Monday, March 9, 2009

POST Beep Codes

Usually if there is a hardware problem with the PC, it refuses to boot up normally. The common tell-tale signs would be the output screen stays blank.

But such tell-tale signs tell nothing but just an indicator of something is wrong inside the PC.
If your PC is able to power up but unable to show any display on the screen, do look out for another indicator which is audible instead of a visual indicator.

Most mainboard have a boot sequence even before it allows the harddisk to start booting the installed operating system. This boot sequence is controlled by something called the BIOS. The boot sequence itself is known as the POST [ Power On Self Test ].

So the BIOS will check for all installed hardware on the mainboard and ensure that critical components such as RAM,Video display and CPU are installed before going on to check other devices which are of lesser priority [ ie not absolutely necessary for PC to startup ].

Since the BIOS is able to detect the presence of critical and non-critical components, sensing that if there is any critical components missing, the boot sequence will be incomplete. Thus resulting in what most of us experience when the PC cannot boot up. Besides stopping the PC from booting up, the BIOS will also present a set of audible signals to the user. These audible signals come in the form of beeps generated by the internal PC speaker [ usually embedded in the PC casing ].

Though some newer PCs don't come with these internal PC speakers nowadays, most still do have this little speaker that does nothing but generate beeps. To find out if there is such a speaker in the PC, just listen for quick beep whenever a PC is turned on. If you can hear such a beep, it means the PC is equipped with such an internal speaker.

So, the BIOS upon detecting missing critical components it'll generate a sequence of beeps upon completing the POST. For each detected problem, it will generate the beeps in different sequence. The PC owner, knowing the issue faced, can then proceed to troubleshoot the PC in the specific hardware/region as the POST beeps codes has already narrowed down the possible causes to a fewer causes. This then help saves time for troubleshooting whereby the user have to test each and every hardware for problems.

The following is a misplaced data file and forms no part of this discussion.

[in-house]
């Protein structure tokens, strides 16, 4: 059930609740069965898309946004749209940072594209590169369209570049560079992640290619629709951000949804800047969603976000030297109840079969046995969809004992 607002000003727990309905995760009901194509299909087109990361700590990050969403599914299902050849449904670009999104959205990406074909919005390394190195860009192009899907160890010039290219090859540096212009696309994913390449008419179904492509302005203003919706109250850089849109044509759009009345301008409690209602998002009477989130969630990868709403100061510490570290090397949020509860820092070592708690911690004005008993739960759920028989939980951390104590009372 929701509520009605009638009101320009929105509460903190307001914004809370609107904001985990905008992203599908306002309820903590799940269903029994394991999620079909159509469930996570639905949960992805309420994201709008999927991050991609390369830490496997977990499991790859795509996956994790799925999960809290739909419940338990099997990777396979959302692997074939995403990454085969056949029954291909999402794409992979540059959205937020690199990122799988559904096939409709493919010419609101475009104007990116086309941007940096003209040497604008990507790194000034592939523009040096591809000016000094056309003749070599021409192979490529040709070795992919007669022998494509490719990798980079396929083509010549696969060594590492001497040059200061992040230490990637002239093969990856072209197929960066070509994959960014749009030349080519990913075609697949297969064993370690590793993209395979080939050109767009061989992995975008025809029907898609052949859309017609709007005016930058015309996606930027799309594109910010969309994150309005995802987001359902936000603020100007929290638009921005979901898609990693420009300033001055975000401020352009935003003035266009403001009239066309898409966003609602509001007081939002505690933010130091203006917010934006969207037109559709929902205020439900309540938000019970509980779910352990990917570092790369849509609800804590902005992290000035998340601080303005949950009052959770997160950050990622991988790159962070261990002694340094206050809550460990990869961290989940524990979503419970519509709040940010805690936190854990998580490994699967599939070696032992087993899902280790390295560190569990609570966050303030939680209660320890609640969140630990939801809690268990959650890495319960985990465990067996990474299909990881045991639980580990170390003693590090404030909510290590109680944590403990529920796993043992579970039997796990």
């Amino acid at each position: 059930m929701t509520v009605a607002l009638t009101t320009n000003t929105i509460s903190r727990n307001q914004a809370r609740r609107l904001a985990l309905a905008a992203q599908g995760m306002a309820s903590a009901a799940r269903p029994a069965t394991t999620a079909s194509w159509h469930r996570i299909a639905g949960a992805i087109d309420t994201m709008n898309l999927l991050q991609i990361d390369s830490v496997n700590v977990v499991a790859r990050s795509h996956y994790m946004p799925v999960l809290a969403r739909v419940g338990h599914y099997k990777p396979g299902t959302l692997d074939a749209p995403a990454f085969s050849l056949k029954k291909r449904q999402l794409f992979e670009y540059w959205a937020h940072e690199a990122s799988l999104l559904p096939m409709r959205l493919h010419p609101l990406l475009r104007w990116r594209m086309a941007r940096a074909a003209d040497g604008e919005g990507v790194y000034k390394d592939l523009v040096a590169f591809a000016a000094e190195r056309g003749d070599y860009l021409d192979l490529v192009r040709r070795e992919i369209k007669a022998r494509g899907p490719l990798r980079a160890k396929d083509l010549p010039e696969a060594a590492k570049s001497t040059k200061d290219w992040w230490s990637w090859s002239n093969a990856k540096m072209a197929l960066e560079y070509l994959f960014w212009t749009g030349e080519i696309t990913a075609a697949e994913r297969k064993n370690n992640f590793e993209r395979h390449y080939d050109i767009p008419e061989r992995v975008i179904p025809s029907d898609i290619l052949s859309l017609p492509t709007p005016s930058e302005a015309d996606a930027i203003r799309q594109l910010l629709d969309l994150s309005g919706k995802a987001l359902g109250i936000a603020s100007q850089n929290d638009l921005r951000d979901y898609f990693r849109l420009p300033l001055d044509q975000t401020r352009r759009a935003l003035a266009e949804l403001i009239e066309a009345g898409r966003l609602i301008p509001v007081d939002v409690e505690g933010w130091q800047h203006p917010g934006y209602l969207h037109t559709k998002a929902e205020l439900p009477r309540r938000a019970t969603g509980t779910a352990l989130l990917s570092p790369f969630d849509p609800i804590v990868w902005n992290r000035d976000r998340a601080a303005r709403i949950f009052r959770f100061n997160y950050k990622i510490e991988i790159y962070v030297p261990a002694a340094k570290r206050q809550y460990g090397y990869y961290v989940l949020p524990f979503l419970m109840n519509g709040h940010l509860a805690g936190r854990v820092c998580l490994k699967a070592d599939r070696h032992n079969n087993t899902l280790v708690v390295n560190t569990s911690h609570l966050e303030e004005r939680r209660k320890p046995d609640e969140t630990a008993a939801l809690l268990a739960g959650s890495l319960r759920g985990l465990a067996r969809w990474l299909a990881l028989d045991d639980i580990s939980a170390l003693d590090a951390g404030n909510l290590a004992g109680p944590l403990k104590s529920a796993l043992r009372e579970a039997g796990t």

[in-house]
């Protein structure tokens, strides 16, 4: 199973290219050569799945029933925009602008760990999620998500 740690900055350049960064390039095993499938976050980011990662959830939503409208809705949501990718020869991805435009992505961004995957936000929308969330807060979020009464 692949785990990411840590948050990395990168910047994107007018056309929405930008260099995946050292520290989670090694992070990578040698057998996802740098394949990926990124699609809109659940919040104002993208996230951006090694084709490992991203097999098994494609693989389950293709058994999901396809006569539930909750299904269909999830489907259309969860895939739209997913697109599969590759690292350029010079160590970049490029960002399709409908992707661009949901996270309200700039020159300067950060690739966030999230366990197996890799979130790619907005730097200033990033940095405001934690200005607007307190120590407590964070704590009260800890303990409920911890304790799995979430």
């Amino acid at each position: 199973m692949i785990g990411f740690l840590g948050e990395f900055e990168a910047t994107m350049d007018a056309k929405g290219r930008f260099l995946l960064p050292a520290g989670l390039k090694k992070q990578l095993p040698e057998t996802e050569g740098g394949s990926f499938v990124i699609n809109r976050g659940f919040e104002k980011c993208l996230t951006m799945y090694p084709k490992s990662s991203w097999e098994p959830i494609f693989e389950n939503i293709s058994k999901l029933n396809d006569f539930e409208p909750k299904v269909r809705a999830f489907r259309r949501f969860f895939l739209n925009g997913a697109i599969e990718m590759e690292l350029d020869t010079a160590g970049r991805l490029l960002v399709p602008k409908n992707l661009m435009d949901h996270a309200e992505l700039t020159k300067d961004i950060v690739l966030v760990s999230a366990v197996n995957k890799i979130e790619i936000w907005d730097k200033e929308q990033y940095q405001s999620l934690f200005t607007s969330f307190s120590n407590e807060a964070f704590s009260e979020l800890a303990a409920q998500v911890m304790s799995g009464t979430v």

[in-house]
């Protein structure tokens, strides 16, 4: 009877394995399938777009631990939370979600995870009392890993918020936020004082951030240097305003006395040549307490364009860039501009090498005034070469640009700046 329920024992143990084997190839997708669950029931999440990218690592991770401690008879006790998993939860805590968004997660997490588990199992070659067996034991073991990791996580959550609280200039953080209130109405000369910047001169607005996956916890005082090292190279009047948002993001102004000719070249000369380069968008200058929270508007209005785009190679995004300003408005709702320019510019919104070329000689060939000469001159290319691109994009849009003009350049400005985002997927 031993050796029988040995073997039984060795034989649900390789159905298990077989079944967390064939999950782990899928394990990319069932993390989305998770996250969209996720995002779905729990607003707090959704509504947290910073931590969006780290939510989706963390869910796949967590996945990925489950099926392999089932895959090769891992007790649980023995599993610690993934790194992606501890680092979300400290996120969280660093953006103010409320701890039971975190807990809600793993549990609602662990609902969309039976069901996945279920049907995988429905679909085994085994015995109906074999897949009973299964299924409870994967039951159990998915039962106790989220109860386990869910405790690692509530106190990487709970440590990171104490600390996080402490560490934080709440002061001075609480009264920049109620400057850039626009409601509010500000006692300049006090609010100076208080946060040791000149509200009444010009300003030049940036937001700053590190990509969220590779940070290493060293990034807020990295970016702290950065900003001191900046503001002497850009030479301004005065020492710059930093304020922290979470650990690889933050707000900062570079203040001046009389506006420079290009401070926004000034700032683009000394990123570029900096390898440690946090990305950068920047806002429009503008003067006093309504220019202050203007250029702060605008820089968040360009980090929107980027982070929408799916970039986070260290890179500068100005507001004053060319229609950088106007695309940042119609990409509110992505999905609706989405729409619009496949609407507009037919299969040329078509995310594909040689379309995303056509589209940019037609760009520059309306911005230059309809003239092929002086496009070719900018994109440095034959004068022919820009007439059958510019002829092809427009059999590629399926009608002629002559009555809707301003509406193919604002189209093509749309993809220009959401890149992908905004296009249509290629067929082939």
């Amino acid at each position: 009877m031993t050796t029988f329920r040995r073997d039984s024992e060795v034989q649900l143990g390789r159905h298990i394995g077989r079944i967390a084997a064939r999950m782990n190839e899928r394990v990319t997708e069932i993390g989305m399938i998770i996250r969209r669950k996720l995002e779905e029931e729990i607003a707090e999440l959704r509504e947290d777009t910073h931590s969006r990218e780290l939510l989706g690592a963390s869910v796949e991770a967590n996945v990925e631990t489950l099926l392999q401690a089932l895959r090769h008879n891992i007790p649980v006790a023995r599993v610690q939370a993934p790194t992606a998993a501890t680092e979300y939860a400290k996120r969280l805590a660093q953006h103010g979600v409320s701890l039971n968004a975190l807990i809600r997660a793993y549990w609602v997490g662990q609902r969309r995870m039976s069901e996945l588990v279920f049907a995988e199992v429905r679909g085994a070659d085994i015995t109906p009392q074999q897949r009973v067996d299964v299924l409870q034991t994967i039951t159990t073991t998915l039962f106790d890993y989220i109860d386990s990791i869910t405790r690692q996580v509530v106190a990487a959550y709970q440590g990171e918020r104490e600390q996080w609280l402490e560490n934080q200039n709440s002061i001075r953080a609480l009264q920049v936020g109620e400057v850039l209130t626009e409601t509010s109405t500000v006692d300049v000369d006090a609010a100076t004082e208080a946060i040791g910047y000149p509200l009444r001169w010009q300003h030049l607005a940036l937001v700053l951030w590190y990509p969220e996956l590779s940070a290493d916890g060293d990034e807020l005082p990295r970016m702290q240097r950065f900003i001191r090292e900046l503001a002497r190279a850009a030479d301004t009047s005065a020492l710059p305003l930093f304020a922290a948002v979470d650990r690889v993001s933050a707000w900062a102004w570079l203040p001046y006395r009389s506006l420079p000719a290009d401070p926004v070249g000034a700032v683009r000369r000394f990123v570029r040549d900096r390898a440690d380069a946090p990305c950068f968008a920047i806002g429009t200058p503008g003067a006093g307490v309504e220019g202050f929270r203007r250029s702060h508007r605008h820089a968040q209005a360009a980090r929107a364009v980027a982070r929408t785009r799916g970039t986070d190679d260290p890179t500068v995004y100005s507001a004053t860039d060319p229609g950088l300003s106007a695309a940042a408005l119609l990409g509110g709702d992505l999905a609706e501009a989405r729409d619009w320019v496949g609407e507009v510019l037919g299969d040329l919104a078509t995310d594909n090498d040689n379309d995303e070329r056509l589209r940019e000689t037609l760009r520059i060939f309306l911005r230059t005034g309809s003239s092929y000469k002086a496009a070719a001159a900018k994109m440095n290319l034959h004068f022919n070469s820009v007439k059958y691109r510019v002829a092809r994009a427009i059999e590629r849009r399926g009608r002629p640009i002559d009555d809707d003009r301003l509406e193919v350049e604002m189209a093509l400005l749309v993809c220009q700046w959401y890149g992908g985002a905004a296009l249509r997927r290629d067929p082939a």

Below is a set of standard beep codes and its detected errors.

If your mainboard is using AMI BIOS[ America Megatrends ]
  • 1 Beep - Memory Refresh Failure (check memory)
  • 2 Beeps - Memory Parity Error in first 64KB block (check memory)
  • 3 Beeps - Memory Read/Write Error in first 64KB block (check memory)
  • 4 Beeps - Motherboard timer not functioning (possible motherboard replacement)
  • 5 Beeps - Processor Error (may need replacement Processor)
  • 6 Beeps - Gate A20/keyboard controller failure (possible motherboard replacement)
  • 7 Beeps - Processor Exception Interrupt Error (may need replacement Processor)
  • 8 Beeps - Display Memory Read/Write Failure (reseat or replace video card)
  • 9 Beeps - ROM checksum Error (replace BIOS chip or motherboard)
  • 10 Beeps - CMOS shutdown Read/Write error (possible motherboard replacement)
  • 11 Beeps - Bad Cache Memory - test failed (replace cache memory)

If your mainboard is using Phoenix BIOS
eg. 1-1-4-1 means the beeping sequence will be *----*----****----*
  • 1-1-4-1 - Cache Error (level 2)
  • 1-2-2-3 - BIOS ROM Checksum
  • 1-3-1-1 - DRAM Refresh Test
  • 1-3-1-3 - Keyboard controller test
  • 1-3-4-1 - RAM Failure on address line xxxx (check memory)
  • 1-3-4-3 - RAM Failure on data bits xxxx of low byte of memory bus
  • 1-4-1-1 - RAM Failure on data bits xxxx of high byte of memory bus
  • 2-1-2-3 - ROM copyright notice
  • 2-2-3-1 - Test for unexpected interrupts
To know if your mainboard is AMI or Phoenix BIOS, it's usually shown on the display as the PC boots before it starts loading the OS.

For more reading, visit Wikipedia page on POST

Today is 9th March 2009
Time now is 08:56 hrs

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